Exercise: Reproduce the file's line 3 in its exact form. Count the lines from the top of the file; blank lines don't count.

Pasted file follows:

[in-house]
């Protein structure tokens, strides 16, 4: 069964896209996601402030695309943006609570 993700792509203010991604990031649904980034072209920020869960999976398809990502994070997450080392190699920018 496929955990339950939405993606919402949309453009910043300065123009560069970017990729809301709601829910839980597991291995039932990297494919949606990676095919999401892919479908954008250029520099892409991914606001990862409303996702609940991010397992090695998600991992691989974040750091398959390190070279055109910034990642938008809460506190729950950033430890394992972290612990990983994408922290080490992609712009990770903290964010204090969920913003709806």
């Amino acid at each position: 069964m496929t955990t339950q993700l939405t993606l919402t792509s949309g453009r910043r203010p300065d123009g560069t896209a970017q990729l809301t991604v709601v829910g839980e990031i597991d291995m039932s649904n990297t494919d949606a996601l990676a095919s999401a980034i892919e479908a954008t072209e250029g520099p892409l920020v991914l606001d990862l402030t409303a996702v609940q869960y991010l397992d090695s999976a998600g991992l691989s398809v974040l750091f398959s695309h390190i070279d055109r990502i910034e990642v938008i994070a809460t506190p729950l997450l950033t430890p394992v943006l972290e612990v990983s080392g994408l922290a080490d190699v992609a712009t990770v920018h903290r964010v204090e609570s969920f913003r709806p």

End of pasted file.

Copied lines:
């Amino acid at each position: 069964m496929t955990t339950q993700l939405t993606l919402t792509s949309g453009r910043r203010p300065d123009g560069t896209a970017q990729l809301t991604v709601v829910g839980e990031i597991d291995m039932s649904n990297t494919d949606a996601l990676a095919s999401a980034i892919e479908a954008t072209e250029g520099p892409l920020v991914l606001d990862l402030t409303a996702v609940q869960y991010l397992d090695s999976a998600g991992l691989s398809v974040l750091f398959s695309h390190i070279d055109r990502i910034e990642v938008i994070a809460t506190p729950l997450l950033t430890p394992v943006l972290e612990v990983s080392g994408l922290a080490d190699v992609a712009t990770v920018h903290r964010v204090e609570s969920f913003r709806p």